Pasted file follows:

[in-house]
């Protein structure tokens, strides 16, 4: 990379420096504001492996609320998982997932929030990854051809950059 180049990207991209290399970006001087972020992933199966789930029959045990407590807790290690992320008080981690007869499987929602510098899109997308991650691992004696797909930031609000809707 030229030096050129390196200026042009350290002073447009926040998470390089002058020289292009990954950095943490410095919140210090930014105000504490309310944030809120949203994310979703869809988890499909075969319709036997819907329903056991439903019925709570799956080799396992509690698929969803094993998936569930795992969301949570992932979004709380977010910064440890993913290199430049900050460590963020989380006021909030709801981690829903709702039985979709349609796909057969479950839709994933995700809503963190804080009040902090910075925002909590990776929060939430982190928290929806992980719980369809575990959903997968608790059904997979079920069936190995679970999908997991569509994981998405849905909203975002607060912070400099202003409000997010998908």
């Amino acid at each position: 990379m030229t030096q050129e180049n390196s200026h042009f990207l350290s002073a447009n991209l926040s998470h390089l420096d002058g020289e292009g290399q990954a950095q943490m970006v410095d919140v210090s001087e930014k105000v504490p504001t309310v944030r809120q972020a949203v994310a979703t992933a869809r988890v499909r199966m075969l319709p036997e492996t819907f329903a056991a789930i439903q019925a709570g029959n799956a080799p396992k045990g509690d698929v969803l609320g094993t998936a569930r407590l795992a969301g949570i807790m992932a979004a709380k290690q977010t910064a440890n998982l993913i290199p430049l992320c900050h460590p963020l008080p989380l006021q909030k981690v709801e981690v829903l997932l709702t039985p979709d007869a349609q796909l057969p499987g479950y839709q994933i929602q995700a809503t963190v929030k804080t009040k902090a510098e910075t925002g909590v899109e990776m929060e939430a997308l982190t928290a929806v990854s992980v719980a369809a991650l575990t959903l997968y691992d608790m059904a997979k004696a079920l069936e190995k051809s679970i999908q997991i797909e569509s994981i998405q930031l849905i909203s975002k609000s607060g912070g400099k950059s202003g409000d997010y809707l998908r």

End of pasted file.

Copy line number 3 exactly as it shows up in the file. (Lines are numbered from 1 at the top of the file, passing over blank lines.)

């Amino acid at each position: 990379m030229t030096q050129e180049n390196s200026h042009f990207l350290s002073a447009n991209l926040s998470h390089l420096d002058g020289e292009g290399q990954a950095q943490m970006v410095d919140v210090s001087e930014k105000v504490p504001t309310v944030r809120q972020a949203v994310a979703t992933a869809r988890v499909r199966m075969l319709p036997e492996t819907f329903a056991a789930i439903q019925a709570g029959n799956a080799p396992k045990g509690d698929v969803l609320g094993t998936a569930r407590l795992a969301g949570i807790m992932a979004a709380k290690q977010t910064a440890n998982l993913i290199p430049l992320c900050h460590p963020l008080p989380l006021q909030k981690v709801e981690v829903l997932l709702t039985p979709d007869a349609q796909l057969p499987g479950y839709q994933i929602q995700a809503t963190v929030k804080t009040k902090a510098e910075t925002g909590v899109e990776m929060e939430a997308l982190t928290a929806v990854s992980v719980a369809a991650l575990t959903l997968y691992d608790m059904a997979k004696a079920l069936e190995k051809s679970i999908q997991i797909e569509s994981i998405q930031l849905i909203s975002k609000s607060g912070g400099k950059s202003g409000d997010y809707l998908r």